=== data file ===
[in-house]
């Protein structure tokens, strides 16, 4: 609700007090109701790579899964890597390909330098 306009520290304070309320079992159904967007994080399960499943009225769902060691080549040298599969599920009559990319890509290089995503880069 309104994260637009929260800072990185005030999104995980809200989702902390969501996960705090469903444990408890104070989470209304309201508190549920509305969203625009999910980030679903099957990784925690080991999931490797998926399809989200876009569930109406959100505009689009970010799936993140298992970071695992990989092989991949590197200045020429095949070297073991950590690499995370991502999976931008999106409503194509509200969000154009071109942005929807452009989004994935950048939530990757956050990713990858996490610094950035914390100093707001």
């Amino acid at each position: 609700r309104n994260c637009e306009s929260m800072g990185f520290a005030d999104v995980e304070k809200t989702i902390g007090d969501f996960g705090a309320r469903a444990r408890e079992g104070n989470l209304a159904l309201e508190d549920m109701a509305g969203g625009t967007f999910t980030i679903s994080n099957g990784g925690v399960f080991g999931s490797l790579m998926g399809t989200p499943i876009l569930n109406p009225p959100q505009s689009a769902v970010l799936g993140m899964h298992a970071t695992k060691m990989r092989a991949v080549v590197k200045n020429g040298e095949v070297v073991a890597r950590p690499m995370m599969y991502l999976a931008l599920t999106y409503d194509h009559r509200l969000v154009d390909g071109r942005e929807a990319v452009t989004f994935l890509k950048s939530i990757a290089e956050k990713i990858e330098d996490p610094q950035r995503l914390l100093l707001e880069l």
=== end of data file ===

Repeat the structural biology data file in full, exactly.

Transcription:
[in-house]
């Protein structure tokens, strides 16, 4: 609700007090109701790579899964890597390909330098 306009520290304070309320079992159904967007994080399960499943009225769902060691080549040298599969599920009559990319890509290089995503880069 309104994260637009929260800072990185005030999104995980809200989702902390969501996960705090469903444990408890104070989470209304309201508190549920509305969203625009999910980030679903099957990784925690080991999931490797998926399809989200876009569930109406959100505009689009970010799936993140298992970071695992990989092989991949590197200045020429095949070297073991950590690499995370991502999976931008999106409503194509509200969000154009071109942005929807452009989004994935950048939530990757956050990713990858996490610094950035914390100093707001």
């Amino acid at each position: 609700r309104n994260c637009e306009s929260m800072g990185f520290a005030d999104v995980e304070k809200t989702i902390g007090d969501f996960g705090a309320r469903a444990r408890e079992g104070n989470l209304a159904l309201e508190d549920m109701a509305g969203g625009t967007f999910t980030i679903s994080n099957g990784g925690v399960f080991g999931s490797l790579m998926g399809t989200p499943i876009l569930n109406p009225p959100q505009s689009a769902v970010l799936g993140m899964h298992a970071t695992k060691m990989r092989a991949v080549v590197k200045n020429g040298e095949v070297v073991a890597r950590p690499m995370m599969y991502l999976a931008l599920t999106y409503d194509h009559r509200l969000v154009d390909g071109r942005e929807a990319v452009t989004f994935l890509k950048s939530i990757a290089e956050k990713i990858e330098d996490p610094q950035r995503l914390l100093l707001e880069l």